With no meaningful Republican presidential primaries for another three weeks, Mitt Romney is looking to extend his win streak in a trio of largely symbolic contests Tuesday.
But damage from the bruising nomination fight could be glimpsed in new polling data that showed Romney trailing President Obama in a test matchup for the fall election. The ABC-Washington Post survey, released Monday, found that a majority of voting-age Americans said that the more they heard about Romney, the less they liked him.
Romney's remaining GOP rivals are looking for a burst of badly needed publicity from Tuesday's caucuses in Minnesota and Colorado and a nonbinding "beauty contest" primary in Missouri. None of the voter tests will select delegates who are bound to support a particular candidate at the national convention, but they are the last round of contests before a three-week break.
In Missouri, where Newt Gingrich failed to qualify for the ballot, former Sen. Rick Santorum of Pennsylvania has his clearest shot yet at the front-runner. Rep. Ron Paul (R-Texas) is the only other active contender opposing Romney in the state.
And in a sign that Santorum may pose the biggest threat to Romney in Minnesota, former Gov. Tim Pawlenty, a Romney supporter, attacked Santorum's record of supporting earmarked spending, calling him "a champion" of a Washington practice that has fallen out of favor among conservatives.
In Minnesota, "I think Mitt will be competitive but it's hard to tell who will be the person on top of that pack," Pawlenty said in a conference call arranged by the Romney campaign.
Santorum aide Hogan Gidley countered that the Romney campaign's sudden focus was prompted by new polling data suggesting that Santorum is "by far Romney's most significant opponent."
Campaigning in Grand Junction, Colo., Romney kept his focus on Obama. At a slightly faded motel on the Rockies' Western slope, where mining companies and environmentalists have battled over coal extraction, he slammed the president's energy policies.
"I share his desire to see renewable sources of energy developed," Romney said to loud applause. "But don't forget we also have to have carbon-based fuels like natural gas or oil and coal. The president said in his State of the Union address the other night that he was in favor of 'all of the above,' but then you look at the actions of his EPA and you realize they are really in favor of 'none of the above.' They hold off the development of our coal with regulations, they hold off on development of our natural gas resources, they hold off on the drilling of our oil."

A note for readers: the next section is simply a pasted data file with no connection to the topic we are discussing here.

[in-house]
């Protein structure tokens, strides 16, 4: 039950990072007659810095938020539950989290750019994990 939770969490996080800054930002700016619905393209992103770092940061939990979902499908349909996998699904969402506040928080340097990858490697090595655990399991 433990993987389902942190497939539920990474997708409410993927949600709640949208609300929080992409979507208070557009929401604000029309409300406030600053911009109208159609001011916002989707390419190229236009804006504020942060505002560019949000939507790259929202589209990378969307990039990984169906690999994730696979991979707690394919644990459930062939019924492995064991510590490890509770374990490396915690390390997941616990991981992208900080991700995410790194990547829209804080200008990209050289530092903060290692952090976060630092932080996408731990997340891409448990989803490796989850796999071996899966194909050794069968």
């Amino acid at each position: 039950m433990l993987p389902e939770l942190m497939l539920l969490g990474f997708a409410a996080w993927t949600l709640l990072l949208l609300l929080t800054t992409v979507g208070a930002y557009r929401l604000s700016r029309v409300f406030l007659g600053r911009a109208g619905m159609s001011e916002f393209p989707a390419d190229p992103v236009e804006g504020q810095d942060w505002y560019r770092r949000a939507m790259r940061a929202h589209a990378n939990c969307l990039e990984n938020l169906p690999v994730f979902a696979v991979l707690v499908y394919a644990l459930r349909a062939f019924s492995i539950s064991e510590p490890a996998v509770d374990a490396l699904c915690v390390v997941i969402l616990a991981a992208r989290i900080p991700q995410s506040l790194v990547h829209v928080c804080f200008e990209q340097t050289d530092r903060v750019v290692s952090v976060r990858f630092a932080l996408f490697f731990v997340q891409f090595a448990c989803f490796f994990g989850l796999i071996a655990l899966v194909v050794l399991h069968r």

The Romney campaign announced the endorsement of former California Gov. Pete Wilson, who was named honorary chairman of the state campaign. In a statement, Wilson called Romney "the most electable" Republican and predicted that he would "attract the support of Republican, independent and wise Democratic voters."
The endorsement drew a caustic reaction from Democrats, who pointed to Wilson's support for California's Proposition 187, the 1994 ballot measure that attempted to curtail state spending for illegal immigrants. The measure, largely voided by courts over Wilson's objections, inflicted long-term damage to Republican chances with the state's Latino voters.
"Mitt Romney has clearly shown Latinos who he is, and we will not forget in November," said Eliseo Medina of the Service Employees International Union in Washington.
Opinion polling in caucus states is notoriously unreliable, but Romney appears to have the edge in Colorado, where he will deliver election-night remarks. Gingrich waited until Monday to start campaigning in the state. And as if to make up for lost time, he took a guns-blazing approach upon arrival.
The former House speaker charged that as governor of Massachusetts, Romney "basically accommodated liberal Democrats" with judicial appointments and his healthcare overhaul.
"He's not a bad person, per se," Gingrich said at a rally in Golden. "But he's also not a person who goes in there with force and fundamentally changes things. And we're in a situation in which we need fundamental change."
Michael A. Memoli in the Washington bureau contributed to this report.